Legislators warn residents to avoid sharing bank account information via phone, email, or messaging service.
OCEAN TOWNSHIP - Senator Vin Gopal and Assembly Members Eric Houghtaling and Joann Downey are warning New Jersey residents to be wary of a dangerous and effective new scam that asks individuals to provide their bank account information via phone, email, or social media message in order to receive or expedite their $1,200 federal stimulus check.
“If a person calls, emails, or messages you and tells you that you need to give them your bank account information in order to receive your stimulus check or to receive it more quickly, they’re flat-out lying,” said Gopal (D-Long Branch). “You do not need to provide any additional information to any caller or emailer in order to receive these funds.”
“The Federal Trade Commission has provided a full set of details regarding your eligibility for the CARES Act federal stimulus program to protect you from these scammers,” said Houghtaling (D-Neptune). “We encourage all of our residents to stay up-to-date on the details of this stimulus package and be aware of the dangers of sharing their personal information.”
“This is an unprecedented time, and it’s easy to see why even the most skeptical person might fall prey to this scam,” said Downey (D-Freehold). “We want to make sure that everyone is fully informed of this scam, and that you have the tools you need to keep your family’s finances safe. If you have any questions about this program, we encourage you to contact our office at (732) 695-3371.”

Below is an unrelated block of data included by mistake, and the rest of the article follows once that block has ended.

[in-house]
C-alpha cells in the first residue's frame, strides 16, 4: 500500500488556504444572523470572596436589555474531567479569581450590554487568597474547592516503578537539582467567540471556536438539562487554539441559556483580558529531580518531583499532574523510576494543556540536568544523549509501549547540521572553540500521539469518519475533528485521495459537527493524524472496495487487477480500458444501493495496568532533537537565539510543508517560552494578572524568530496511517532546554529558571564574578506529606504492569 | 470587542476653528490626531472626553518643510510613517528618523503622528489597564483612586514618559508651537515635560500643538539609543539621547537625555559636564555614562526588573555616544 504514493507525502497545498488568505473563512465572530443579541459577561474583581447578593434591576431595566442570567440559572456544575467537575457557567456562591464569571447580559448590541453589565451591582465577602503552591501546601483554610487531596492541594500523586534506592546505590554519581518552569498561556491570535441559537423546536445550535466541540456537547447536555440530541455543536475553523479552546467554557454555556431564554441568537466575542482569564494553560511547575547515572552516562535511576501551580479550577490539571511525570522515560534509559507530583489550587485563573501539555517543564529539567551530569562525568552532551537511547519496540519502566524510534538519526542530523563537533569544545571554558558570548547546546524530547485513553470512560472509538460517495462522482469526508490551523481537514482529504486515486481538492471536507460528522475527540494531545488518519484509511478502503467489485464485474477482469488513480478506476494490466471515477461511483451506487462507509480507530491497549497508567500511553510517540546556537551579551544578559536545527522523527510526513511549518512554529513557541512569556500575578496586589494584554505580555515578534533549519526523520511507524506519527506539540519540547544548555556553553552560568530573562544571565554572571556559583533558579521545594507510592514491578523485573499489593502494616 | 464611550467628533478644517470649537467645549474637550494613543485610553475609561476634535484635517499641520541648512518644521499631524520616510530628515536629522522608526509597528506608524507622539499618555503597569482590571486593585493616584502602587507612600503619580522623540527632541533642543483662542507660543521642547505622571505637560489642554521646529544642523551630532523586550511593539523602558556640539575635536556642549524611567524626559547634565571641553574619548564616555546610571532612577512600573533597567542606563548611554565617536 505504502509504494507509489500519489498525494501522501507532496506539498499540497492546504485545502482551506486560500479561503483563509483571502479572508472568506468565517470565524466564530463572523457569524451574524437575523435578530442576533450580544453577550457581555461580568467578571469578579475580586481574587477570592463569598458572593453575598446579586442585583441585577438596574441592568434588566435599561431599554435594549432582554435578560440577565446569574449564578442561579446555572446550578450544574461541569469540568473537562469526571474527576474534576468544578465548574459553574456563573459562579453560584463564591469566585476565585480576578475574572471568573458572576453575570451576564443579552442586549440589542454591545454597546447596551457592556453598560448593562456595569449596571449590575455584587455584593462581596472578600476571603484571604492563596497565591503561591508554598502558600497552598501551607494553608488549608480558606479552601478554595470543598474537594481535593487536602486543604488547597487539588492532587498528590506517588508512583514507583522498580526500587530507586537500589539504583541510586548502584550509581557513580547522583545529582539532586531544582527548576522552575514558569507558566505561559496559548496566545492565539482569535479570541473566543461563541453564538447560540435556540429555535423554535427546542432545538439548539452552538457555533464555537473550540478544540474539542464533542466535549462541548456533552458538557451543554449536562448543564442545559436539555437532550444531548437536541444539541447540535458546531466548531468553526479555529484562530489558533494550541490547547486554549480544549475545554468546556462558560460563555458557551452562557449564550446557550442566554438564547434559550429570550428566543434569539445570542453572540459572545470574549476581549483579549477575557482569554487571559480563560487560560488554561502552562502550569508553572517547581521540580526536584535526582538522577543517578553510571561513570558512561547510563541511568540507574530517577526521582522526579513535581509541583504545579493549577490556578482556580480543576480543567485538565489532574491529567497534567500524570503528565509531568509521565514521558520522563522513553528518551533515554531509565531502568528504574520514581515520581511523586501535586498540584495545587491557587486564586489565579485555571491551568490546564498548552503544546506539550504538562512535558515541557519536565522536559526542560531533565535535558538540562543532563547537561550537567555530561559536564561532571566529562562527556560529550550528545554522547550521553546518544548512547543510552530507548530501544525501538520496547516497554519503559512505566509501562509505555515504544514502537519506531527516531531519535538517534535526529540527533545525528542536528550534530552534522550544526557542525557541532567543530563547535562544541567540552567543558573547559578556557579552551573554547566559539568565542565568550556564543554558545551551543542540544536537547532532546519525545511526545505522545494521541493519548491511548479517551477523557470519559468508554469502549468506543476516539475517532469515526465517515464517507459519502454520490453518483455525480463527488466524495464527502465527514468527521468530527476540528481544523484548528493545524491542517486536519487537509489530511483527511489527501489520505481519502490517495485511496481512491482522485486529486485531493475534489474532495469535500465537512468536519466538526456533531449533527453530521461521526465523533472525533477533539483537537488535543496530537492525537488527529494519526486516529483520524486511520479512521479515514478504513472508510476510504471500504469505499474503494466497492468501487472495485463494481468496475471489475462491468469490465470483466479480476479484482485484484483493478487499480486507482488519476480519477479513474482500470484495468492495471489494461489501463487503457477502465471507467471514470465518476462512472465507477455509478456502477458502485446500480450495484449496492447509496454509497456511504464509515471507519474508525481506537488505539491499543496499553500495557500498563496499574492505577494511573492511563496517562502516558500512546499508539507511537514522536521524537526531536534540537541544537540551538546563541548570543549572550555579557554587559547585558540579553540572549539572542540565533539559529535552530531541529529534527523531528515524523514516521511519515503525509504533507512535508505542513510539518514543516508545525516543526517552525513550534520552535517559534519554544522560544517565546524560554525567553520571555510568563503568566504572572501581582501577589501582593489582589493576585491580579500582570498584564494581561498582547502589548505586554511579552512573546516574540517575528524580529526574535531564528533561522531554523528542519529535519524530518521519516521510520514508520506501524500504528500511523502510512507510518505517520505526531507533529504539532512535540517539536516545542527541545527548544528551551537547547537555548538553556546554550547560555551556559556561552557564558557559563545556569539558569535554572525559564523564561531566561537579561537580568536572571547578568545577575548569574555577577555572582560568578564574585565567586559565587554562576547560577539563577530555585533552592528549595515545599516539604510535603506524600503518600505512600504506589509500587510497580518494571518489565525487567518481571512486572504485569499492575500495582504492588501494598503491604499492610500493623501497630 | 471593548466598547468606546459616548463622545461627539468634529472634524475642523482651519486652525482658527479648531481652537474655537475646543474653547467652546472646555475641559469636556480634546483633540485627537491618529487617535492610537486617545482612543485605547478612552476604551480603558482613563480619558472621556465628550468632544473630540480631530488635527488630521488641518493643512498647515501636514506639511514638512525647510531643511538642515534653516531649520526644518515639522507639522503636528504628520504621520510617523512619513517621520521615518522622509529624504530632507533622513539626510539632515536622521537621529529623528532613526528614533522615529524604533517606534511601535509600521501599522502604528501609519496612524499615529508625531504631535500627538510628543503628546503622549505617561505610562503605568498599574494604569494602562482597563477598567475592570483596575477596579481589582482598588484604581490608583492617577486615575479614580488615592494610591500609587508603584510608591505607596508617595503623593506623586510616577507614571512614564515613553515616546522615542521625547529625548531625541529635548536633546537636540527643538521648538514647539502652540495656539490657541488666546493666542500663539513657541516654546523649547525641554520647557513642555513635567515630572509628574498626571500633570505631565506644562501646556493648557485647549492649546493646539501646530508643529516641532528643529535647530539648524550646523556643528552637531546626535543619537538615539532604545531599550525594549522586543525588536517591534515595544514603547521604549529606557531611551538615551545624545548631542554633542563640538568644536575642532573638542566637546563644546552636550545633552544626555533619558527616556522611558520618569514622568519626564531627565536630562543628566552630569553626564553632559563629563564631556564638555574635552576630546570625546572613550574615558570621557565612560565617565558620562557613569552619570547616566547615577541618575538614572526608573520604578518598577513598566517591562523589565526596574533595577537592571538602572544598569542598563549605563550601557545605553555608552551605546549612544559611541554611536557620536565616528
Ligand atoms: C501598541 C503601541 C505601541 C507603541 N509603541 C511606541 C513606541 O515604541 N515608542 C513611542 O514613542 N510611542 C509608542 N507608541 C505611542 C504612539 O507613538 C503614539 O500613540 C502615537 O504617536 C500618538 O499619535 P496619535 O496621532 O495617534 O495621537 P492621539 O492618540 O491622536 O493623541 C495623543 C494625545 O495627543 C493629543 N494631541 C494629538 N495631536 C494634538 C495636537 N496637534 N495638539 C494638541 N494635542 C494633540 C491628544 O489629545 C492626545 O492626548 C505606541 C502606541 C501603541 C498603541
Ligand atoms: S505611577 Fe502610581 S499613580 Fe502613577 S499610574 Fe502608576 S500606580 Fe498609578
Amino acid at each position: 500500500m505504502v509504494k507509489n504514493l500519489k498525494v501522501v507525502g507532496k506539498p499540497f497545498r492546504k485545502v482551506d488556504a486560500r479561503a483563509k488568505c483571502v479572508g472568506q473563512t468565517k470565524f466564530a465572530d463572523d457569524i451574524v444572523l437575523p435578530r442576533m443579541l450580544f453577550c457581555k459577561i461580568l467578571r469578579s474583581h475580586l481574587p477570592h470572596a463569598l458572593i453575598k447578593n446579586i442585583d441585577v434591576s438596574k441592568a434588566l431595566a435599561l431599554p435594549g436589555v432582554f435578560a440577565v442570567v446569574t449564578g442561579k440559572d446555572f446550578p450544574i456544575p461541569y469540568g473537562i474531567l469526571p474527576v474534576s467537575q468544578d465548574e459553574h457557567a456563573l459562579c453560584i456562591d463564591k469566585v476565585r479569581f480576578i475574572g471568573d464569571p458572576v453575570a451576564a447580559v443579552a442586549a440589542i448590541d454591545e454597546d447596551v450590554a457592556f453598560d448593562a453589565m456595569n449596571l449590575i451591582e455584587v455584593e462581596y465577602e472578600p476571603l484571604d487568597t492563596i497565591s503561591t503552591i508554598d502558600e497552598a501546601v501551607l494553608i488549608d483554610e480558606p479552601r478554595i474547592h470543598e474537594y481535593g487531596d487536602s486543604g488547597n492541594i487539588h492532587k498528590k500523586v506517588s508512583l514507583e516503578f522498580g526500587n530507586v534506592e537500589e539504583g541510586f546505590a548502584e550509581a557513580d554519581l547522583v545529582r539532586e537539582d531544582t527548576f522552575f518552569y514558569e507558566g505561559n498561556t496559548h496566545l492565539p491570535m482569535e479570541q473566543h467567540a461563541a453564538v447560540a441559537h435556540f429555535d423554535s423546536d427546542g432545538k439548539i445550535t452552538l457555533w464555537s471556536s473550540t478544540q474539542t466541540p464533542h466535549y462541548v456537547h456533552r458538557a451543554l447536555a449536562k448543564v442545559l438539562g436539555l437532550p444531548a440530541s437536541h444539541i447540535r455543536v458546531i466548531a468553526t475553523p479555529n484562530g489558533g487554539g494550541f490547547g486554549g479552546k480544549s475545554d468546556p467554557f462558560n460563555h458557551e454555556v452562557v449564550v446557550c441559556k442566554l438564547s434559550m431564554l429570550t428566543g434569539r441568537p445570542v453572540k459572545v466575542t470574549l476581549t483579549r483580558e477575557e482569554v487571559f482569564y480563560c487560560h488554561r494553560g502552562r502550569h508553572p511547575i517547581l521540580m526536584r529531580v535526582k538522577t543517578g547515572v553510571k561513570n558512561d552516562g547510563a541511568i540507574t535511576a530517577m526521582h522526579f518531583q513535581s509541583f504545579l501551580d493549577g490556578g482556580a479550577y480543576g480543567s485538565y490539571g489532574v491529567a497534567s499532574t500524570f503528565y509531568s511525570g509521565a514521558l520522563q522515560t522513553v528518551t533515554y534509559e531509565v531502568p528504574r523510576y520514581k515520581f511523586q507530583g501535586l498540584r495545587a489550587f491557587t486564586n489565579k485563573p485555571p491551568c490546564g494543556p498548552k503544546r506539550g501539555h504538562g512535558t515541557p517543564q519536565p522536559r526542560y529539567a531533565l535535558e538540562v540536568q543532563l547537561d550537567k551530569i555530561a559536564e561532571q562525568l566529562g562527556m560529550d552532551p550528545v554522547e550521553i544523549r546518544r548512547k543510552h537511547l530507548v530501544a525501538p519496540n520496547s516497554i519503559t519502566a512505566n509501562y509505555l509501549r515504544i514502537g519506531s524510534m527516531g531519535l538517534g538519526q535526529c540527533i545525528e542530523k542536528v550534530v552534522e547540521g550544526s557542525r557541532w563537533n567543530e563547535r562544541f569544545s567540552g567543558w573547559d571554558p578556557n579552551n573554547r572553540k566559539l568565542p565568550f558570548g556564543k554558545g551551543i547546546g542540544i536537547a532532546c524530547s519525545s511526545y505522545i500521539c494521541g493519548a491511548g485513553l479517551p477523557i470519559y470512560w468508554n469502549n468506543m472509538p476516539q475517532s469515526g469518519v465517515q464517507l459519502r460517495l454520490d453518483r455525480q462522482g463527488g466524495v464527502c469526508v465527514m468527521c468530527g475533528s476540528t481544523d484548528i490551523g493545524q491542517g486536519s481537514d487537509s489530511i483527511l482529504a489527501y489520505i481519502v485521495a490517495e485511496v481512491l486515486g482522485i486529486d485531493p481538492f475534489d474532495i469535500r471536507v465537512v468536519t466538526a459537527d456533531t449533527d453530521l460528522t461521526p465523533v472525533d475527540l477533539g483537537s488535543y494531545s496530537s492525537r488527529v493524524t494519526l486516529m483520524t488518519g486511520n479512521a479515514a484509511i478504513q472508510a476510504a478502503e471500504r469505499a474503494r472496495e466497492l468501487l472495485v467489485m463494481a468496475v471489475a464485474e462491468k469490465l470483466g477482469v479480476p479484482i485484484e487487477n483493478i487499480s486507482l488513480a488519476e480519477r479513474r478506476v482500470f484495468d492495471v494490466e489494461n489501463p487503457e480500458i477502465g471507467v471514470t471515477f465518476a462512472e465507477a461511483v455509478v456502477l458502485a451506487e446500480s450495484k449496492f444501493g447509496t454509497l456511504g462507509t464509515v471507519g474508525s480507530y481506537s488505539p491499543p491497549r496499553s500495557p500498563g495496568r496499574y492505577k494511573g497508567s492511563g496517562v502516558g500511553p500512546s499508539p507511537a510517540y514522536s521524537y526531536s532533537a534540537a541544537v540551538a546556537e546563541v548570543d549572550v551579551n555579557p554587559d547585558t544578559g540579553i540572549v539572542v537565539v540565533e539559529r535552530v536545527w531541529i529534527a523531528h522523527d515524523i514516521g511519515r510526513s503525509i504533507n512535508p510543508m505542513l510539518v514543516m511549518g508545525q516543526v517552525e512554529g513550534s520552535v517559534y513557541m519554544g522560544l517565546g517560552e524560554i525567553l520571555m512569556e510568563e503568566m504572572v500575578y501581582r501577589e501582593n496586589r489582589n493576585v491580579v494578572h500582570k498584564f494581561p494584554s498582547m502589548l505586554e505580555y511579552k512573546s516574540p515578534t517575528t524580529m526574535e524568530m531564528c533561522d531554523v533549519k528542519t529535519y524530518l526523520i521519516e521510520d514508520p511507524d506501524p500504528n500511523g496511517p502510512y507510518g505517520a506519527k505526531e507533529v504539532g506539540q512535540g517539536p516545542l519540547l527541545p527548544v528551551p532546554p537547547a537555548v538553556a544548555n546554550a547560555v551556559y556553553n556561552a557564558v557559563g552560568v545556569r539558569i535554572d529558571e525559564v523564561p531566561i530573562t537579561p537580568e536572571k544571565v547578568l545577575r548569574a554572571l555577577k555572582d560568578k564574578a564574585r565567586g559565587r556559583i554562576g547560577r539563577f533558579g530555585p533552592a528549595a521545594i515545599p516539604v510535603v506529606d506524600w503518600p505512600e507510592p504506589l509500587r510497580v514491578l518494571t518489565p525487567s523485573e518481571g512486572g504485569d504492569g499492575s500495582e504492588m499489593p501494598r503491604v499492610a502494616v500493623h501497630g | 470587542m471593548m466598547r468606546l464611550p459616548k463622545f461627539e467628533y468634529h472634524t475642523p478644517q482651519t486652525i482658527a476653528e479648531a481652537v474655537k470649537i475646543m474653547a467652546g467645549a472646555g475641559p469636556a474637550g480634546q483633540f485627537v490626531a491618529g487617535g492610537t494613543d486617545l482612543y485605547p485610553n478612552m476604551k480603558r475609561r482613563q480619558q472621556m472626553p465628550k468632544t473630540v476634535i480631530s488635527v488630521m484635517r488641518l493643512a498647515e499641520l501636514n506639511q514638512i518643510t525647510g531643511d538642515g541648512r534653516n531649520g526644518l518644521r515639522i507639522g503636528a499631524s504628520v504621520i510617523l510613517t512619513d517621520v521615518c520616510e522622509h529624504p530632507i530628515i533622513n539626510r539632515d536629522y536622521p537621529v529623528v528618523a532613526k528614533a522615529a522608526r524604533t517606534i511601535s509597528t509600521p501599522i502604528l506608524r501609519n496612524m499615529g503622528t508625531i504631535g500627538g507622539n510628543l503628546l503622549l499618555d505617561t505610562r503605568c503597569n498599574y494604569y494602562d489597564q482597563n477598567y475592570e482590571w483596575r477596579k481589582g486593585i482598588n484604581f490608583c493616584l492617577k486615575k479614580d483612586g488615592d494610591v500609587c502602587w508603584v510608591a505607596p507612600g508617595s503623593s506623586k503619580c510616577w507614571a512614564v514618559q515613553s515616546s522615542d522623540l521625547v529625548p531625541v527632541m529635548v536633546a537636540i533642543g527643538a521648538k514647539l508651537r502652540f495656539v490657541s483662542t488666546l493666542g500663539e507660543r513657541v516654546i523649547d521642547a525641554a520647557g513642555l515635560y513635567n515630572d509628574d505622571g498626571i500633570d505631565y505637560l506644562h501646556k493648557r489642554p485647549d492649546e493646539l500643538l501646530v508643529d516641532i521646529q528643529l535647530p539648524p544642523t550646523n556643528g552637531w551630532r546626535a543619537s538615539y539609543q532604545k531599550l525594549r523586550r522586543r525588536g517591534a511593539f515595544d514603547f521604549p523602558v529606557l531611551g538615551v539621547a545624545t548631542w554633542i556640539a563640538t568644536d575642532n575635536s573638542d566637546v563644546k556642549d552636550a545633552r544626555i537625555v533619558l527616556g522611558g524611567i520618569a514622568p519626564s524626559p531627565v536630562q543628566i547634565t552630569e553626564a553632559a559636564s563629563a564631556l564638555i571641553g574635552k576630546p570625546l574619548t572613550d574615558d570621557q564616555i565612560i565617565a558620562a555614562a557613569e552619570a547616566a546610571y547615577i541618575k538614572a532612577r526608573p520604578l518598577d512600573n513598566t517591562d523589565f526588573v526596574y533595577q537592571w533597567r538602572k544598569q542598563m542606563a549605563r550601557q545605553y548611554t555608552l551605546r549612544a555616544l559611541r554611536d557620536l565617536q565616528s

According to the Federal Trade Commission’s article regarding this scam:
- You don’t need to do anything. As long as you filed taxes for 2018 and/or 2019, the federal government likely has the information it needs to send you your money. Social Security recipients and railroad retirees who are otherwise not required to file a tax return also do not need to do anything to receive their money. If you otherwise have not filed taxes recently, you may need to submit a simple tax return to get your check. More information on who is eligible can be found on the official IRS website.
- Do not give anyone your personal information to “sign-up” for your relief check. There is nothing to sign up for. Anyone calling to ask for your personal information, like your Social Security number, PayPal account, or bank information is a scammer, plain and simple. Also be on the lookout for email phishing scams, where scammers pretend to be from the government and ask for your information as part of the “sign-up” process for the checks.
- To set up direct deposit of your check, communicate only with the IRS at gov/coronavirus. You only need to do this if you didn’t give the IRS your bank information on your 2018 or 2019 return. In the coming weeks, the IRS will be setting up an online form available through irs.gov/coronavirus. However, you should share your bank information nowhere else, and never in response to an email, text, or call.
- No one has early access to this money. Anyone that claims to is a scammer. The timeline for this process is not exact, but it looks like funds will start going out in the next few weeks. Scammers are using the lack of detail to try to trick people into giving their personal information and money.
To get official updates and more information, residents can visit the IRS’s page on economic impact payments. If you come across a scammer trying to take your check, you can report it at ftc.gov/complaint.